Regardless of how well you have constructed your LGB model train layouts, there are boundaries to what model trains can do. For instance, curved track sections of model train enthusiasts tend to be tighter than their real world counterparts. Blend that with long trains traveling at a considerable high velocity and chances are a derailment will occur. While we cannot totally eliminate the causes of train derailments we can be successful of at least keeping it low.
The most common cause of model train derailments there is nothing that can substitute for control and experience. If you notice that your train often derails it would be advisable to make gradual changes to speeds, controlling top speed levels and coming to a full stop prior to changing directions. Moreover, do check the routing of your switches before crossing them in order to minimize derailment episodes.
Even when careful consideration has been brought forward to ensure correct speed and stops are followed, derailments still occur due to problems within the train or the track itself. A good rule of thumb to follow is if more than onegarden railroad stock car car derails at the exact same spot, check the track. If one car derails in two or more spots then check the car for problems.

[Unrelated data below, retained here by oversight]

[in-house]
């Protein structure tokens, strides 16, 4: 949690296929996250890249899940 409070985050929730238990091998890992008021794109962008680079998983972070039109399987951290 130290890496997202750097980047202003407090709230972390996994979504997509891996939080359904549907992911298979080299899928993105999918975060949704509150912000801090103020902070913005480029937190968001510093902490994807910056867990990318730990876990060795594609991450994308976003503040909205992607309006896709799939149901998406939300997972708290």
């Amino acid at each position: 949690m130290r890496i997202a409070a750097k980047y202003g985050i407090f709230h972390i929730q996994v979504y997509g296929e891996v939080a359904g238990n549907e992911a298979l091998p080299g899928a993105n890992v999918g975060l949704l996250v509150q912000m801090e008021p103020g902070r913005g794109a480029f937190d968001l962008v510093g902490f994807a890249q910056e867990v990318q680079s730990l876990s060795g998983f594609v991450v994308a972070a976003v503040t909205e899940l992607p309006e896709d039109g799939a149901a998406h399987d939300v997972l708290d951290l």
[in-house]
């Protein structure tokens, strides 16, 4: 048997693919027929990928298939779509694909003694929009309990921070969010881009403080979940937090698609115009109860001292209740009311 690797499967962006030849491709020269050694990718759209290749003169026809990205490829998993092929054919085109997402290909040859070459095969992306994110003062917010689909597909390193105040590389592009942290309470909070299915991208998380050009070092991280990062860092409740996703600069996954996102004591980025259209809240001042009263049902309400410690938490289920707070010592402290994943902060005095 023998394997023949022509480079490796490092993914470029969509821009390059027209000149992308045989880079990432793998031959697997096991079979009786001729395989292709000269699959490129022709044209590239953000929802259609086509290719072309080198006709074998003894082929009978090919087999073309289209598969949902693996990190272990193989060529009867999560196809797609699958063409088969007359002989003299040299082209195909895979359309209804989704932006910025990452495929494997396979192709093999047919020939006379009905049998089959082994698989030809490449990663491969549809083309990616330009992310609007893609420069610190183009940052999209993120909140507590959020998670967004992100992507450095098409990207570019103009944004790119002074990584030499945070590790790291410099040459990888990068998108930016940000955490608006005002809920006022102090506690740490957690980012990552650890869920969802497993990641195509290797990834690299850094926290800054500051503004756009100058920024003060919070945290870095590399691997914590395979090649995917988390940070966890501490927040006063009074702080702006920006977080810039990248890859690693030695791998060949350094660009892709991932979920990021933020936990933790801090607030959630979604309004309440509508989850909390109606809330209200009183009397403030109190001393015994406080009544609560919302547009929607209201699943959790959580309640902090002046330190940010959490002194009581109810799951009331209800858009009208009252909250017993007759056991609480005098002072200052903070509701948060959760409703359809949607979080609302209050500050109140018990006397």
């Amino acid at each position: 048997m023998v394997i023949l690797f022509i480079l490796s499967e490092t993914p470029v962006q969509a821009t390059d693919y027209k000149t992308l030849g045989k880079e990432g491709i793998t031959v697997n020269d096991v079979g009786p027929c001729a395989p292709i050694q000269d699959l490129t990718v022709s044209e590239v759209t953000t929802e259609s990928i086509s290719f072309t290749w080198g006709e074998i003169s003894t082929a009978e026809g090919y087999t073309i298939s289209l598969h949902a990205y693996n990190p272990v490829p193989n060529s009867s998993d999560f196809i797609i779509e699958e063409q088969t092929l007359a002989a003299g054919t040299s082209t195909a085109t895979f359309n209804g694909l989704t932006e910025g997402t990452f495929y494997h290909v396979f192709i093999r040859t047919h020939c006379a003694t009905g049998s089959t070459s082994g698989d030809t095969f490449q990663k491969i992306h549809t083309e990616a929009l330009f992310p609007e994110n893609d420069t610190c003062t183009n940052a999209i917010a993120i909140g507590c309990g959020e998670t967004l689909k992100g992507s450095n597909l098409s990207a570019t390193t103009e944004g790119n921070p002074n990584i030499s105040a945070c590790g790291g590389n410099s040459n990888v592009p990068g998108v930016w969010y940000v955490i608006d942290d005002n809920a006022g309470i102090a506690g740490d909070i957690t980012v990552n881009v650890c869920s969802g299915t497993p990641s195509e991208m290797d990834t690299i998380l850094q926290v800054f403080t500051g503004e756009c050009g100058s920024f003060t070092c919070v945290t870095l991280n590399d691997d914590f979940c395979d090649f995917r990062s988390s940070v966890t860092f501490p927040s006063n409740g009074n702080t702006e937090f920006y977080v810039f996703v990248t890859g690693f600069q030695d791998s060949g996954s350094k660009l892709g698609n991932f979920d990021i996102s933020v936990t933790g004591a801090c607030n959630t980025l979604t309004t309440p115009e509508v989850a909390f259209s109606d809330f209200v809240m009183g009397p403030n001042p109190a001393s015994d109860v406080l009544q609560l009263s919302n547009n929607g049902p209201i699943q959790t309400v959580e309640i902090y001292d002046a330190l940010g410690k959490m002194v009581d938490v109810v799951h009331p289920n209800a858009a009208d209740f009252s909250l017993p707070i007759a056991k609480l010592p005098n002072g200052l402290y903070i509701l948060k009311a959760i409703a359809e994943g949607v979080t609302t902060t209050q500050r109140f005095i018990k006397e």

Train Track Issues
If the track is to blame the most common cause include misaligned rail joints, switches that do not completely close or fail to open, rough transitions at the top or bottom of the grade and debris in the track itself. Clean your track regularly and get rid of any remaining debris especially after a storm (for outdoor setups). Check the switches for issues and inspect and align rail joints regularly. Look for any bumps in the track, which cause frequent uncoupling of cars. Make sure that the couplers are of the correct height.
If you notice that the train or car derails regularly when there is nothing wrong with the track, then some adjustments may need to be done first to the wheels, couplers and even the weight of the car itself.